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4
The Walled Town of Carvossonn

Forlong’s town has been modelled after Carcassonne, the perhaps most gorgeous place of Medieval Europe. You should google on the Net for it to get a true impression, as words are not enough to describe its wonders.


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CHAPTER FOUR – THE WALLED TOWN OF CARVOSSONN

A day after the Council had been adjourned, Prince Adrahil and his escort left Minas Tirith in the early hours of dawn for Carvossonn, the “Fort With Walls”, Lord Forlong’s chief city in Lossarnach. They had to ride about forty miles on the South Road, which still was in a fairly good shape, thanks to the conscious care both the Stewards and the Lords of Lossarnach and Lebennin had taken of it, so the company could hope to reach their destination before sunset.

Lord Húrin had joined them, and he had brought Morwen indeed, who remained with the Lady Ivriniel and Elphir all the way. Húrin, a tall, dark-haired, fair-faced young man who seemed a little too grave for his age – which was understandable, considering the burden of his office and the responsibility for a motherless child he had to bear – was pleased to have some undisturbed time with the Prince of Dol Amroth. Adrahil’s level-headed wisdom was widely known all over the realm, and Húrin used this chance to exchange tidings with him; tidings that could not always been discussed openly.

That was fine with Faramir, as thus he could ride with his brother all the way. They had not seen much of each other in the recent years. Boromir had begun esquire training at the age of twelve, two years earlier than any other boy, and he had served in the garrison of Osgiliath since he had turned sixteen, coming only home for the Council meetings, as he was supposed to learn that side of his future duties just as early on. Even though sitting at Council was not his most favourite duty, he had accepted the necessity, as he had always accepted everything his city – or his father – demanded from him. He was the Heir of the Ruling Steward of Gondor – his entire life consisted of duty, just like that of his fathers and his grandfathers and all their forefathers before him had. He had learned to live with those demands; he had learned to love them, considering it a privilege to serve his city and his people.

But Faramir had missed him badly, and he, too, had missed his little brother. Thus, being given the chance to spend some time together ere he would have to return to his duties was the most generous gift their father could have given them. Knowing how much the Steward disliked such tournaments, Boromir understood that his father’s leave was not an allowance to a brash young knight for a chance for some merriment. It had been the last gift of a childhood that had long been over for him and would soon be over for Faramir, too. A last chance to be together, unburdened, as it had been in happier times.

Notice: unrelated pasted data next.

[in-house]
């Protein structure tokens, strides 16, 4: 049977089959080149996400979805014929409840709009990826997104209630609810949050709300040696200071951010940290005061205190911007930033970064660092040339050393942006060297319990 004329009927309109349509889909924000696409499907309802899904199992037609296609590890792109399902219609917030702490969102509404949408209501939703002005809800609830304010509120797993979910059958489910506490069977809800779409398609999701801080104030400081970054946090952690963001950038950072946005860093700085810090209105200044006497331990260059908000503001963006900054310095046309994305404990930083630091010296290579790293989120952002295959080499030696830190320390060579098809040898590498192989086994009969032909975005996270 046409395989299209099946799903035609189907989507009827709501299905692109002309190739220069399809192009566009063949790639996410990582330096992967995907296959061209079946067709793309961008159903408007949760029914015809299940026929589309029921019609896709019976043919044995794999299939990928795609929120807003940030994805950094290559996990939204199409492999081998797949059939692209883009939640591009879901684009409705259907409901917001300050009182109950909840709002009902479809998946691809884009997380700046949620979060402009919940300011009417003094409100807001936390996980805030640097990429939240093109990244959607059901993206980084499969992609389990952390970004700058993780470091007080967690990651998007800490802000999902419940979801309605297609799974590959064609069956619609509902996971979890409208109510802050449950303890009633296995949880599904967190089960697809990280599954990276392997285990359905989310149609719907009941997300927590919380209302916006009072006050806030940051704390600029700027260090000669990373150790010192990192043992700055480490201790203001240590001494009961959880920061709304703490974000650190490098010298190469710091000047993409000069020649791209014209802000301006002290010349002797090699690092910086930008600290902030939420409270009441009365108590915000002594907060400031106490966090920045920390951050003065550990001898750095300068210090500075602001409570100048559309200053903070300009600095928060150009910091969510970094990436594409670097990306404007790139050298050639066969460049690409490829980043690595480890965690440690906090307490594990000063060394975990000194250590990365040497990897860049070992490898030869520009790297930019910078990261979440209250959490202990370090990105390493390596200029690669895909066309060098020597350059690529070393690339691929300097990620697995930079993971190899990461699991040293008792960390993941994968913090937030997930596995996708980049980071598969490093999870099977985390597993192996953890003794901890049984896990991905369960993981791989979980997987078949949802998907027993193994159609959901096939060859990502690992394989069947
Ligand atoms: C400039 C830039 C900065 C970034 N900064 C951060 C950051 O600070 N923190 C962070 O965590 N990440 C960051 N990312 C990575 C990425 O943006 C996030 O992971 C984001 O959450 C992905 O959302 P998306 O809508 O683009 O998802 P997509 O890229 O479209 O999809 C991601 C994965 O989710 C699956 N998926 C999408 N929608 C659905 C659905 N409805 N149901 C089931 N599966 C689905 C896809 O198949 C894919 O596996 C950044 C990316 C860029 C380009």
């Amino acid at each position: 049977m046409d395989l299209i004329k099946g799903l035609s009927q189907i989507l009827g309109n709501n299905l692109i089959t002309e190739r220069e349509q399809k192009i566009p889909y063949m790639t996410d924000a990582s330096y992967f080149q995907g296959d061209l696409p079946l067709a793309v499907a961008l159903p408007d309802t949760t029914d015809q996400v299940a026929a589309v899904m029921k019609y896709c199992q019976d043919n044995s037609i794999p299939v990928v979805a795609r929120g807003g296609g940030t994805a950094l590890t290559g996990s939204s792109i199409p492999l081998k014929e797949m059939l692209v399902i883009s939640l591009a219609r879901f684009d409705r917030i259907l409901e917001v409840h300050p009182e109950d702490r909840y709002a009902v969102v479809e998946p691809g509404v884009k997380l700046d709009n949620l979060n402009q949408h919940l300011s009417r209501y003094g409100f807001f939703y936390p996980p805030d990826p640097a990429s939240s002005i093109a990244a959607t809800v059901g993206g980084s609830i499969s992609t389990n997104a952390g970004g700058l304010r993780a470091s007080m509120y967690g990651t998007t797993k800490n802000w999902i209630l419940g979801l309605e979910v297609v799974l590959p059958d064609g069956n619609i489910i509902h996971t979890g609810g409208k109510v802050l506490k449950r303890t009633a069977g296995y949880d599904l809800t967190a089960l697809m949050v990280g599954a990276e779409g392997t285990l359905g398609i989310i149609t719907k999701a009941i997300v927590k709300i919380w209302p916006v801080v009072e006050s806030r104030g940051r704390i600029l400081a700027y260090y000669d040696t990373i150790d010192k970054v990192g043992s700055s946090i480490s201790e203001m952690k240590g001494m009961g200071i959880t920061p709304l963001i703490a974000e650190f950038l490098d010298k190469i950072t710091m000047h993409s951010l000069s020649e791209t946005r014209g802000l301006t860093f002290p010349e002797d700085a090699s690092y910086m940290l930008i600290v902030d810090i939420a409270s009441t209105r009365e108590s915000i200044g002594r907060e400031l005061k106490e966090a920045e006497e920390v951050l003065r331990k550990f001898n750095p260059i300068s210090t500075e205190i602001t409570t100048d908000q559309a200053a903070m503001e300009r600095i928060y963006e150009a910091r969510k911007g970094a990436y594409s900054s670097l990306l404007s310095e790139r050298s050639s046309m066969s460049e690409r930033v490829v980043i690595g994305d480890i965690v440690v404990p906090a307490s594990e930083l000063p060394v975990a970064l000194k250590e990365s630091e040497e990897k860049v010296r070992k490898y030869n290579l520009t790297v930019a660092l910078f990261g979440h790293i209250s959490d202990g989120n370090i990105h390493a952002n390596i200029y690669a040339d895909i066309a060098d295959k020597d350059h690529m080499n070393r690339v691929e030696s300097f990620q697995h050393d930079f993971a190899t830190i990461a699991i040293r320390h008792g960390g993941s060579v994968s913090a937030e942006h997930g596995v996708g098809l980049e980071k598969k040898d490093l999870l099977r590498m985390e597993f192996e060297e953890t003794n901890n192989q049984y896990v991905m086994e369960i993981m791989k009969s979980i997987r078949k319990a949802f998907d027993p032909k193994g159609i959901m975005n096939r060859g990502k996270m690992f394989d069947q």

Thus they rode side by side all day, Boromir on his big warhorse, for he needed his best steed on the tournament, Faramir on his fiery little mare, save the sort rests their company made, mostly for Prince Adrahil’s sake – and they talked. Boromir told his brother about the life among the ruins of Osgiliath; about the fortifications they had made – and were still making – using the broken stones of that once so proud and beautiful city. About lonely watches during the night and hard work during the day. About patrols on the eastern bank of the Anduin, looking for Orc bands that had managed to slip by the watchful guards of Henneth Annûn; and the brutal fights when they found such bands. The life of a soldier was seldom truly glorious, no matter what the old songs might want to make one believe, and Boromir wanted his little brother to begin that life with his eyes wide open, in a year’s time from now.

In exchange, Faramir told him about the small events in Minas Tirith; about how he exceeded in his studies and how much he enjoyed harp lessons and how he was doing at weapons training. He shared with Boromir every bit of gossip he could remember and his joy about going to Dol Amroth. They talked about just everything and everyone – except their mother, whose loss still hurt them deeply, and their father, who remained a mystery for them both.

And suchly the day flowed by them almost unnoticed, ‘til the Road took a turn to the South-west, and about an hour before sunset, the destination of their journey appeared right before their eyes. Still far away, still not bigger than a molehill, but already clearly visible in its full grandeur. It was a sight that made Faramir forget what he was about to say. All he could do was to stare in open-mouthed awe. Even for him, who was used to the strength and magnificence of Minas Tirith, Forlong’s town seemed like the work of legendary giants – or that of the Valar themselves – rather than that of mere Men.

* * * * * * * * * * * * * * * *
Carvossonn, built atop a cliff overlooking the ford where the South Road crossed the River Erui, was the oldest town in the entire Gondor. It had served as the seat and private fortress of the Lords of Lossarnach since the founding of the realm – and before. Currently, it was the chief city of Forlong son of Forlyn, the only one of the Gondorian nobles who had not descended from the Men of Westernesse but was entirely from the Old Folk of Gondor; from the people that had lived here during the entire Second Age, and perhaps even longer. This was also the place where the newest of the Swan Knights was going to be made.